30-plus ideas for a screen-free day indoors
My children’s addiction to screens – computer, Wii and television – is a frequent source of conflict in our house. It’s all they want to do. And although I don’t want them to be screen addicts, I know their addiction is largely my fault as I’ve used screens as babysitters plenty of times; when I want to get on with work, chores or just have a break from the children’s demands, it’s feels like the easiest option.
In my heart of hearts I know it’s not good for them. I want them to experience and enjoy all kinds of ways of relaxing and having fun – and screens suck up the hours and the attention so that they never want to do anything else.
They don’t have all the various gaming devices many children have: just a Wii and the family computer, both of which they are only allowed to play with at weekends. The result? In the week, they want to their friends’ houses. Recently I went to collect my 8-year old from a friend’s house to find him playing Grand Theft Auto.
At weekends, our usual strategy for getting off the screens is to take them out – to football, Tai-Kwondo, ice skating, or a park or museum. However, lots of physical activities are currently curtailed as eldest son has broken his collarbone – ice skating. So last Sunday we tried our first screen-free day in the house. This is how we did it.
The night before I drew up a list of over 40 activities – with a tick box for each child to indicate their choices. It was surprisingly successful. They loved choosing which boxes to tick.
Sunday morning came and instead of immediatly switching on, they read some comics in their room and later came for a snuggle in our bed. Then the activities began. The most popular were:
- Learning to play poker – with a pound of pennies each to bet with
- Putting on tattoos
- Helping Dad bake his first ever cake (including chocolate icing that came out like toffee)
- Having a treasure hunt with riddles for clues
- Acrobatics on the bed (only for people without broken bones)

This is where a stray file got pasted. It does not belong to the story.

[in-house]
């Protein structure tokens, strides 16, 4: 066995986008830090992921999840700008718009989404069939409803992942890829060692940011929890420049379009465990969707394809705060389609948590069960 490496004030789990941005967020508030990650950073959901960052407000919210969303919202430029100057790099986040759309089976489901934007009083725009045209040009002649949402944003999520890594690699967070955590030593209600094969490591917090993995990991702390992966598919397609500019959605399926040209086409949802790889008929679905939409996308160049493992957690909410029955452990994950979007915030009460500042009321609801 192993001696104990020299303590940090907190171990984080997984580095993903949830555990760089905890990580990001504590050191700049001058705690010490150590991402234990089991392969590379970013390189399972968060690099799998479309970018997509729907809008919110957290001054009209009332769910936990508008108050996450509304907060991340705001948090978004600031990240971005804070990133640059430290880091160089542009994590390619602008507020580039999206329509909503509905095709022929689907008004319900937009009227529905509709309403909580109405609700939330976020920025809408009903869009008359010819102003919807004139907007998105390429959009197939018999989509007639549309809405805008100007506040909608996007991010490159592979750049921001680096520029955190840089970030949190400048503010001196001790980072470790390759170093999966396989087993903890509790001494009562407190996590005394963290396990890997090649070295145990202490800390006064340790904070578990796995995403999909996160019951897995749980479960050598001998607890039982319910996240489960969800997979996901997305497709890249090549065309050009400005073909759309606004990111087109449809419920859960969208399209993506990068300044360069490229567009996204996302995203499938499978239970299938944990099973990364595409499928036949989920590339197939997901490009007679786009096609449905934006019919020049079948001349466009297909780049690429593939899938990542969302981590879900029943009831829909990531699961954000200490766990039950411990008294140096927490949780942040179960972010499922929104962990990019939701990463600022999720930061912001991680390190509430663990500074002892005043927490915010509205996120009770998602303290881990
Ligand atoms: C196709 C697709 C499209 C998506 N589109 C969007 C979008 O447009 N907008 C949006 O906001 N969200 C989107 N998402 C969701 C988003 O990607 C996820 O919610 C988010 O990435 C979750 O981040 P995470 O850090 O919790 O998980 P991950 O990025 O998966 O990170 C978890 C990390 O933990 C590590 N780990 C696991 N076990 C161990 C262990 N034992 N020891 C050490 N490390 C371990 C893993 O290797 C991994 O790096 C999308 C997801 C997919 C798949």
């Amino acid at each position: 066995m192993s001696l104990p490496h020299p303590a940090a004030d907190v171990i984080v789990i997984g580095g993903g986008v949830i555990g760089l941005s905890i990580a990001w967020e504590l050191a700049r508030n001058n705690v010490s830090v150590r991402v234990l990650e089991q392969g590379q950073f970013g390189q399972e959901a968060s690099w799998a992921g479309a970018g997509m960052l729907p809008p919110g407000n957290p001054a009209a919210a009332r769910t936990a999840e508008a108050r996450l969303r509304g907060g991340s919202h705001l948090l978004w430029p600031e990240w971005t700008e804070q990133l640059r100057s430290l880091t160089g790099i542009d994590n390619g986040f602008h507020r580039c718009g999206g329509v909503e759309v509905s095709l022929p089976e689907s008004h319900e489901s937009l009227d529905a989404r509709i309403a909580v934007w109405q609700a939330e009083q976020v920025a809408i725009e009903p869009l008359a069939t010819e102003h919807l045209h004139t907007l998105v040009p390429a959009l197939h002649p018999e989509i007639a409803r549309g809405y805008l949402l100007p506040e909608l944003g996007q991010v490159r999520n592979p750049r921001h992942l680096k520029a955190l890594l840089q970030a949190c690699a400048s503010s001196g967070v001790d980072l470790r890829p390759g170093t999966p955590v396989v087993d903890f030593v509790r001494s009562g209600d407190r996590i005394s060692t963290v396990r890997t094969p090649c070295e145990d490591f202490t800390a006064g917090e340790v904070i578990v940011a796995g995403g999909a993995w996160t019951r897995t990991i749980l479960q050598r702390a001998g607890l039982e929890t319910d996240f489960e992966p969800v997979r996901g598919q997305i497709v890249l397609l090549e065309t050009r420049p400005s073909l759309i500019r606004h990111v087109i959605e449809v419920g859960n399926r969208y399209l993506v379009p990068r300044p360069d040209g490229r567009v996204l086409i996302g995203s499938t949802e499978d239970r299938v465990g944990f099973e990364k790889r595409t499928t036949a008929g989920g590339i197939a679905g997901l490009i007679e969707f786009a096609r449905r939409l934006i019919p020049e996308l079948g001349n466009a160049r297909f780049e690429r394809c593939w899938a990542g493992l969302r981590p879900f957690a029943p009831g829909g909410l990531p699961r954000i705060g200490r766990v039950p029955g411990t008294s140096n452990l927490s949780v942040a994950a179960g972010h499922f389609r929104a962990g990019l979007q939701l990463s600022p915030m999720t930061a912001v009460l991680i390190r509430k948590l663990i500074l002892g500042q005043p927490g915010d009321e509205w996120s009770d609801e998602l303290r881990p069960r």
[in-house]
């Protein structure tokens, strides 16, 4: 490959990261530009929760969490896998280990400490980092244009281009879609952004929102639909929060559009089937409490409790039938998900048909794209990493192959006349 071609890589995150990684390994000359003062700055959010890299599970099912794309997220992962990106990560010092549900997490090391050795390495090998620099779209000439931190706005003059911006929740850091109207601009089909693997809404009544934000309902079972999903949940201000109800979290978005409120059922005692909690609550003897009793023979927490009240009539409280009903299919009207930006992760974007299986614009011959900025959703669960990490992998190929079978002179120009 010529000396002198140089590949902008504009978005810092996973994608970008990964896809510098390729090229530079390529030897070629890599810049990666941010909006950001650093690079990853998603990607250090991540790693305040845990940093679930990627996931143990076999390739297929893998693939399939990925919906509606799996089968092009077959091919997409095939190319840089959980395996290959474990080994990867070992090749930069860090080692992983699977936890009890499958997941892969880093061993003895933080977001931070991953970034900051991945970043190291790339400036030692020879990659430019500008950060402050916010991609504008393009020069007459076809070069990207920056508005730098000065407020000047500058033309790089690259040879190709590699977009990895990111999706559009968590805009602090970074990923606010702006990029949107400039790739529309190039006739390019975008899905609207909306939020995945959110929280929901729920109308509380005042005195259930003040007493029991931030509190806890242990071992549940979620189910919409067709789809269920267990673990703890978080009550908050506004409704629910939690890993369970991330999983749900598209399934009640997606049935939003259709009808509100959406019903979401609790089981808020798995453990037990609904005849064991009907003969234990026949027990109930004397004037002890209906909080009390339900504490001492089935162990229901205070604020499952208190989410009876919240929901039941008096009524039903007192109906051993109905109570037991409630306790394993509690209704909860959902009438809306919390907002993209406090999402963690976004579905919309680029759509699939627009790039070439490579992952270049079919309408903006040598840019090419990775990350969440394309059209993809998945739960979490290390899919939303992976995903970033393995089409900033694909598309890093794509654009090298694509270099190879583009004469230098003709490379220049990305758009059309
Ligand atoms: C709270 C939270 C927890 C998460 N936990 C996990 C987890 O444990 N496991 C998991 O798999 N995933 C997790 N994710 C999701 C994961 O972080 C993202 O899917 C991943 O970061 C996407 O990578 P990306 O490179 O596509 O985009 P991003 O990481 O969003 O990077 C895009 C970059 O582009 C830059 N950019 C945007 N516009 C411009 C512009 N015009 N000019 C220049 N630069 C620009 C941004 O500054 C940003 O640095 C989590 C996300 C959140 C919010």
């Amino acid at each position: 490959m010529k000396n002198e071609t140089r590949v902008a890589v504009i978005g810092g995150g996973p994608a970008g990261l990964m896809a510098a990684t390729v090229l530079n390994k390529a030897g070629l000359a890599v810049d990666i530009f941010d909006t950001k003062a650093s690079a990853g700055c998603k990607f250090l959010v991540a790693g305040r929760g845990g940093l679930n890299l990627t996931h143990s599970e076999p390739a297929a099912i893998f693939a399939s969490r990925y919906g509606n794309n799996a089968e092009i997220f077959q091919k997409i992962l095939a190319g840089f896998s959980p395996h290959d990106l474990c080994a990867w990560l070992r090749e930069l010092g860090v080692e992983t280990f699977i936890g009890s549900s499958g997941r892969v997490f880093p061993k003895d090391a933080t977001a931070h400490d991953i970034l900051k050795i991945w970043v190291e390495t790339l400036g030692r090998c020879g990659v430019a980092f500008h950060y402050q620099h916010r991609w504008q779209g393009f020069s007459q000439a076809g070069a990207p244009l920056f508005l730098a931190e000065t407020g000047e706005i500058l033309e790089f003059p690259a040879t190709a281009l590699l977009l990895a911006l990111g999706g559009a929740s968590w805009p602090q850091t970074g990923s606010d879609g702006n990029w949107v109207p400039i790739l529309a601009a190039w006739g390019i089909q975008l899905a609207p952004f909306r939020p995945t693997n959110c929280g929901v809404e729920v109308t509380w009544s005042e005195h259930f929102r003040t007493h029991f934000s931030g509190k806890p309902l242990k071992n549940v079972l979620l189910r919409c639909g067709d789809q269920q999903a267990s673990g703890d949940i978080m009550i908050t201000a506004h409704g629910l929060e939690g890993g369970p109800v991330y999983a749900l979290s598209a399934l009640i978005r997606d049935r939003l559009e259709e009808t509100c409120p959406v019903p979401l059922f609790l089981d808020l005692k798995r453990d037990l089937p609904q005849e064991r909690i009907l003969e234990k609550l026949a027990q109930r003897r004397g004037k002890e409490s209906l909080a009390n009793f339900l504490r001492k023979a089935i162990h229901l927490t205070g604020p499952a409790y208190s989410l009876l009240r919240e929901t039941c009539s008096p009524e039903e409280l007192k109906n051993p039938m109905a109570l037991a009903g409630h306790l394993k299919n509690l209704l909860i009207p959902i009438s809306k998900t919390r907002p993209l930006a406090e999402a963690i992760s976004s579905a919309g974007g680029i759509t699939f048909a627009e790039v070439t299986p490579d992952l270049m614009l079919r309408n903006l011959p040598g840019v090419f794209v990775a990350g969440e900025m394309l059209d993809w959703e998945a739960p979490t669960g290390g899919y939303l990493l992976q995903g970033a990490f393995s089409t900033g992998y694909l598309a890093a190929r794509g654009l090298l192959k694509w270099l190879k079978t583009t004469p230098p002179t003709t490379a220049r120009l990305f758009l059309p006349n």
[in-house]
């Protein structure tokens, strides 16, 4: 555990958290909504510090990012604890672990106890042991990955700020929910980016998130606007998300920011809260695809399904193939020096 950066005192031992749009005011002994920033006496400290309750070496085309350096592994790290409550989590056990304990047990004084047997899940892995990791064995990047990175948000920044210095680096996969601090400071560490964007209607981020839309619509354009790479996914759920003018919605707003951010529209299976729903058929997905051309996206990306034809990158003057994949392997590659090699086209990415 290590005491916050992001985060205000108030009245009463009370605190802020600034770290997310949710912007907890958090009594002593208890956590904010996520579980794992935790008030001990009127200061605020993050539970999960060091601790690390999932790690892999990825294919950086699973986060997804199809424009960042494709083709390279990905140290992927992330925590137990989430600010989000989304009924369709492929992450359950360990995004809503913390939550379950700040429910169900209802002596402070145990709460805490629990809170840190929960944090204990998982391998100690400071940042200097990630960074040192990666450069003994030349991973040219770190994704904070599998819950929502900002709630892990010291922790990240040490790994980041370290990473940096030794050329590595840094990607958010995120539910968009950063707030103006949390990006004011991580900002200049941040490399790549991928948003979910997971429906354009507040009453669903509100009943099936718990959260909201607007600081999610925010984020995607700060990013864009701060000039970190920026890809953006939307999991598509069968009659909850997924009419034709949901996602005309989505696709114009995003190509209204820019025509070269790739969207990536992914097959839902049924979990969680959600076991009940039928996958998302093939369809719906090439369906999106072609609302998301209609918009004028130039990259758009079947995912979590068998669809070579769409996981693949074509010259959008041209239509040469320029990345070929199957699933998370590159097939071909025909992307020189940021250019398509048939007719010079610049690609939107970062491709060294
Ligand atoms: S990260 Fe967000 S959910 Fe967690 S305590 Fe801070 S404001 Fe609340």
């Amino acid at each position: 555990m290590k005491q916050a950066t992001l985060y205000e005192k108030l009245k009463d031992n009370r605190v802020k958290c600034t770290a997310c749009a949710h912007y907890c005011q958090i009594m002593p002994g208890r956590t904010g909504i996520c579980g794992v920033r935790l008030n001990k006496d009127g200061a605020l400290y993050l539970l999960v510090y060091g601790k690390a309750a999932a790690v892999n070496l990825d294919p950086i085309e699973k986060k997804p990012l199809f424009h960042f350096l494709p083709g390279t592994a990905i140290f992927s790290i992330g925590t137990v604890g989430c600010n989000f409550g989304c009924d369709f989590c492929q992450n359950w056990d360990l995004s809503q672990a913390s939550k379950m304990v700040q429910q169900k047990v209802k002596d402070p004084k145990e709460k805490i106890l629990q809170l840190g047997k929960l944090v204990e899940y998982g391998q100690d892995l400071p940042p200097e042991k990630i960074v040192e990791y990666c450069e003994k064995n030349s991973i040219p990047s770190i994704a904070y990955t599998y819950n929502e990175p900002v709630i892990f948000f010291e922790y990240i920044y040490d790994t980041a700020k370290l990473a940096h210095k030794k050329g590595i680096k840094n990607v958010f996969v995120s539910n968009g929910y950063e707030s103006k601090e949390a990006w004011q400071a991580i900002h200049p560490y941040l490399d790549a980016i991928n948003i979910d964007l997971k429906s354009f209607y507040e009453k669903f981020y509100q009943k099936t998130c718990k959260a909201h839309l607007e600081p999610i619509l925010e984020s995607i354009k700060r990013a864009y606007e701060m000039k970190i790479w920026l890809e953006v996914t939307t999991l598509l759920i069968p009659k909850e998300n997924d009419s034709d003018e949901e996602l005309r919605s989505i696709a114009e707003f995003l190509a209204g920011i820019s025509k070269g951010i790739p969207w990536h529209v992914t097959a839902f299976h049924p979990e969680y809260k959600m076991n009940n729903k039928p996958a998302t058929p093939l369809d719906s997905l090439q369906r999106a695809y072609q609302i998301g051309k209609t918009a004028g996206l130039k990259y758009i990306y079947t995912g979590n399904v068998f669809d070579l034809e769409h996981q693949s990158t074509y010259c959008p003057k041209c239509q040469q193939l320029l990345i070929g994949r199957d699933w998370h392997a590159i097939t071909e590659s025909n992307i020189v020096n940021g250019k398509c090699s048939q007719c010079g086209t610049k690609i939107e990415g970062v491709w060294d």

- Making a model glider
The six-year-old happily admitted half-way through the day: “You’re right mum – you can have fun without screens”. The eight -year-old didn’t say as much but was clearly enjoying having both Mum and Dad’s full-on attention pretty much all day.
Also receiving ticks from both children, but we didn’t get round to were:
- Making a “cat palace”
- Making a birthday card for a friend
- Making a comic
- Playing charades
- Making a collage
- Baking biscuits
- Making birthday party invitations
- Cooking a whole meal
Also on the list and ticked by at least one of the children were:
- Make a necklace
- Build the Lego Star Wars we’ve never got round to
- Invent a rap
- Make model dinosaurs from a kit
- Learn to knit
- Learn to sew
- Put on a show
- Play Sorry!, Cleudo, Yahtzee, Monopoly etc
- Look at things under the microscope
- Practise writing with different parts of our bodies
- Make a marble run out of toilet rolls
- Clay modelling
- Learn a new tune on the piano
- Have a toy sale
- Bake bread
- Plant some seeds
- Do a jig-saw
- Make a solar system from a kit
- Play spies
- Learn a poem
- Potato printing
- Draw around our bodies
We will definitely do this again – perhaps once a month. We all got a lot out of the day itself, and it feels as though we’ve got a few more options of things we could all enjoy doing together. So perhaps, after all, it was me that needed to break a habit.